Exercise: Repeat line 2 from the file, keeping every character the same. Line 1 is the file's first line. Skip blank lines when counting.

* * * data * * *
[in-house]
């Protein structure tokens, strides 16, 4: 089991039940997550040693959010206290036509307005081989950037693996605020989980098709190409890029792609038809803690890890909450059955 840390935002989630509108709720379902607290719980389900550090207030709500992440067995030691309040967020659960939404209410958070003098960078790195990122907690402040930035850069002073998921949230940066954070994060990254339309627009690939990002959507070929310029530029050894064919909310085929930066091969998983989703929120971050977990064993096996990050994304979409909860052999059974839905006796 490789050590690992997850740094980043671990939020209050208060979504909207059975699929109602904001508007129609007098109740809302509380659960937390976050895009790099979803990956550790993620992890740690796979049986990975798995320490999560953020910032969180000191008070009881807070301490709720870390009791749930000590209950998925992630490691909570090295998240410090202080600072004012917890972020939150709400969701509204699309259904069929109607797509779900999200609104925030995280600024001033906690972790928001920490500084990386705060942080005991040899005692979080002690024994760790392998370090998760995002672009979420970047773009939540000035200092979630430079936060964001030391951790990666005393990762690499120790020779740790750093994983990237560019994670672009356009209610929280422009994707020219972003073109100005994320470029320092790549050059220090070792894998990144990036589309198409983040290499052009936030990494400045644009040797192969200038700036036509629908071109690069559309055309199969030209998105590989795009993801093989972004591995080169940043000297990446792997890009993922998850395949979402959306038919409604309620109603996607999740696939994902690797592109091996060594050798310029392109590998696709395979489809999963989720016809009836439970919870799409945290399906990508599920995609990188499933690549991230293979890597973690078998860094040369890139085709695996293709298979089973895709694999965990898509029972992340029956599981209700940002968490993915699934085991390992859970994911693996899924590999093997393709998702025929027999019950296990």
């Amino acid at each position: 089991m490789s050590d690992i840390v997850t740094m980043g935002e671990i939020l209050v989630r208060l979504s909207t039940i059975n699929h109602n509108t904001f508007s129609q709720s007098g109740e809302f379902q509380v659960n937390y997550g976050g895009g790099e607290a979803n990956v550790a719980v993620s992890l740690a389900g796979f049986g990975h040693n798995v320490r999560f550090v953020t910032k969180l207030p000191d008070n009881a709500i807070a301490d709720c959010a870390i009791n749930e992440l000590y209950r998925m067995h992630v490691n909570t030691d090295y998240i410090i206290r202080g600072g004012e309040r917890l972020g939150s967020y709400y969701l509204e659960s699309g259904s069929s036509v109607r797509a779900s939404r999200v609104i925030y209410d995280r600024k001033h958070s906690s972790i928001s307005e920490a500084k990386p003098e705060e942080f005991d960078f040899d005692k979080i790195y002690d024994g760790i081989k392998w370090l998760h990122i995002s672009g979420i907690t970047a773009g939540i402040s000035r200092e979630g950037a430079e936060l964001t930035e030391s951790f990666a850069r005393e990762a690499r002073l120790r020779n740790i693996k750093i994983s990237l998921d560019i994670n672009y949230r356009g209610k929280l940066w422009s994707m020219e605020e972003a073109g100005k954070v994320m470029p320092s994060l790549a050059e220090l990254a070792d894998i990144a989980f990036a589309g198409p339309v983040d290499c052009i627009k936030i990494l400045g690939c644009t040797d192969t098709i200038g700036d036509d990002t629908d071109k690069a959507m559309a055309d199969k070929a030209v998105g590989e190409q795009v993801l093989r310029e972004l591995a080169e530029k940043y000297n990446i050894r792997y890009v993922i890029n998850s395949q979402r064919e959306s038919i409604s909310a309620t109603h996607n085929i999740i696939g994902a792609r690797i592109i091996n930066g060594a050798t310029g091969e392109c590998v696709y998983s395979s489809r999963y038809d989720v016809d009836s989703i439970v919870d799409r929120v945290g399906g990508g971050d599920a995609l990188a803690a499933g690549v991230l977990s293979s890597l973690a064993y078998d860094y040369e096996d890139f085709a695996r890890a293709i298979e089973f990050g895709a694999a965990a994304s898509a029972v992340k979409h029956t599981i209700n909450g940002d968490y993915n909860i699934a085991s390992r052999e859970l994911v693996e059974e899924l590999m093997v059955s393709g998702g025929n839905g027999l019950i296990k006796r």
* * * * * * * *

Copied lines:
């Protein structure tokens, strides 16, 4: 089991039940997550040693959010206290036509307005081989950037693996605020989980098709190409890029792609038809803690890890909450059955 840390935002989630509108709720379902607290719980389900550090207030709500992440067995030691309040967020659960939404209410958070003098960078790195990122907690402040930035850069002073998921949230940066954070994060990254339309627009690939990002959507070929310029530029050894064919909310085929930066091969998983989703929120971050977990064993096996990050994304979409909860052999059974839905006796 490789050590690992997850740094980043671990939020209050208060979504909207059975699929109602904001508007129609007098109740809302509380659960937390976050895009790099979803990956550790993620992890740690796979049986990975798995320490999560953020910032969180000191008070009881807070301490709720870390009791749930000590209950998925992630490691909570090295998240410090202080600072004012917890972020939150709400969701509204699309259904069929109607797509779900999200609104925030995280600024001033906690972790928001920490500084990386705060942080005991040899005692979080002690024994760790392998370090998760995002672009979420970047773009939540000035200092979630430079936060964001030391951790990666005393990762690499120790020779740790750093994983990237560019994670672009356009209610929280422009994707020219972003073109100005994320470029320092790549050059220090070792894998990144990036589309198409983040290499052009936030990494400045644009040797192969200038700036036509629908071109690069559309055309199969030209998105590989795009993801093989972004591995080169940043000297990446792997890009993922998850395949979402959306038919409604309620109603996607999740696939994902690797592109091996060594050798310029392109590998696709395979489809999963989720016809009836439970919870799409945290399906990508599920995609990188499933690549991230293979890597973690078998860094040369890139085709695996293709298979089973895709694999965990898509029972992340029956599981209700940002968490993915699934085991390992859970994911693996899924590999093997393709998702025929027999019950296990």